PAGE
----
Once more the government has decided that it’s everybody’s duty to attend to the welfare of everybody else’s children, by dragging out – again – its unfeasible plans to make ISPs filter porn (there’ll be an opt-in for perverts, or people who believe in freedom, not censorship, as they’re known outside of Cameron’s very strange and putrescent mind). The porn industry is just a part of the World Wide Web, just as it’s a part of, say, W H Smith’s and a million other newsagents’ businesses – so why is the Internet singled out?
I hold no brief, pro or con, regarding online porn (if you don’t like it stay away from it, and definitely keep your kids away – use Parental Control apps or a big stick – whatever works), but I sure as hell resent the interference of this prodnose government into areas which don’t concern them. Because porn is just the excuse, to divert attention from the real aim which, as ever, is censorship and control.
They’ve succeeded in imposing their will on much of the press, and, most obviously, on the BBC, which has become the Cameron Broadcasting Corporation, now they want to control the Internet as well, but because most of the content originates in countries where their writ doesn’t run, they’re trying to impose their will on ISPs. What they tend to forget, of course, is that no-one forces anybody to look at anything at all online, it’s their choice.
The responsibility for keeping kids away from potentially damaging material, however, lies with the parents and, to a degree, with schools – it’s their job to monitor and control what their kids watch online. It’s not the task of ISPs.
Just as parents have the responsibility to keep their children away from unsuitable TV after the watershed (though from what I’ve seen the most intellectually damaging programmes are on much earlier), so it’s their responsibility to keep them away from unsuitable areas of the Internet. There’s a case in the Daily Mail, today, of an 11-year-old kid, bought a laptop and Internet service by his parents, who was allowed to spend all his time, in his bedroom, totally unsupervised – and got hooked on porn. When his parents discovered this they went bitching and whining to the Mail (with zero regard for what effect this might have on the kid), blaming everyone in the known universe – except themselves, of course. Never even occurred to them that they might have most of the blame to shoulder here – no point in, effectively, giving a child the keys to the kingdom, and then being totally bemused when he heads for the more unsavoury parts of it.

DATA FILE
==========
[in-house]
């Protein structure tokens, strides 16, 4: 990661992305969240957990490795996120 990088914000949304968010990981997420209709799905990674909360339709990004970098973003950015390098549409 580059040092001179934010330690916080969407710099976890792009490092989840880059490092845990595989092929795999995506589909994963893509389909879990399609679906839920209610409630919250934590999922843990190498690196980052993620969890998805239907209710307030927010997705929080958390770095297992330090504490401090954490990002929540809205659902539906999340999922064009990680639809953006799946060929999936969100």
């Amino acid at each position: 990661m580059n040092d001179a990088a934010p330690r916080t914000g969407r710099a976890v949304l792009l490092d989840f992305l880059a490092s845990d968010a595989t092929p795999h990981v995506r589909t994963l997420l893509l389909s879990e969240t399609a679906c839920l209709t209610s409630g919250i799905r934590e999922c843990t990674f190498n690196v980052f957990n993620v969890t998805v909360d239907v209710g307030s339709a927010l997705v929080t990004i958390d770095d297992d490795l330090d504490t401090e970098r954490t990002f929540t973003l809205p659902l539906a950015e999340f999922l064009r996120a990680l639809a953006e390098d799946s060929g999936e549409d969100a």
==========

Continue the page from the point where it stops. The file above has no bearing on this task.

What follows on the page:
Porn has pretty much always existed, and kids being kids, they’ve always sought it out. When I was a child it was grubby, much-handled, copies of Health & Efficiency (a generation of kids probably thought women’s genitalia were beach-balls), then along came Playboy. Now it’s the Internet. More extreme, it’s true, but a clip round the ear has always been the remedy, not interfering government. That, and don’t leave 11-year-olds alone with laptops!
A thought. Many years ago, after decades of dedicated study, Lord Longford pronounced on the corrupting effects of pornography – an effect which applied to everybody but him, apparently. That level of hypocrisy is still with us today.
And it’s not just porn. What’s at stake here is freedom of thought, as government want to move in on other areas of the Internet as well.
The Twitterati, for example, have seriously pissed off Cameron and company by driving a coach and horses through the law and blatantly discussing injuncted cases online. But so what? That’s something everybody does, in work, on the bus/train, in the pub, at home, by emails and text – wherever people gather, or are in contact, they will discuss subjects that the law would rather they didn’t. So why are the “authorities” – for which read “Cameron, with his latest obsession” – getting their knickers in a twist over Twitter? Or BBM, or FB, or anywhere that ideas are freely discussed? The claim is the such media are used by “criminals,” and last year’s riots are trotted out in support of that claim. However, when people do exactly the same thing in other countries, it’s lauded – by this very same government – as using technology to overcome oppression. Can you say “Hypocritical bastards!”?
If the government get their way on this – and they haven’t so far – what’s the betting that anyone who opts into porn, or, to put it another way, opts into not being censored on principle, whether or not they have the slightest interest in porn, will pretty soon find themselves subject to scrutiny by the Thought Police, and placed on some “Dodgy Person of Interest” watch list?
Be very careful if you get an invitation to visit Room 101 at the Ministry of Love…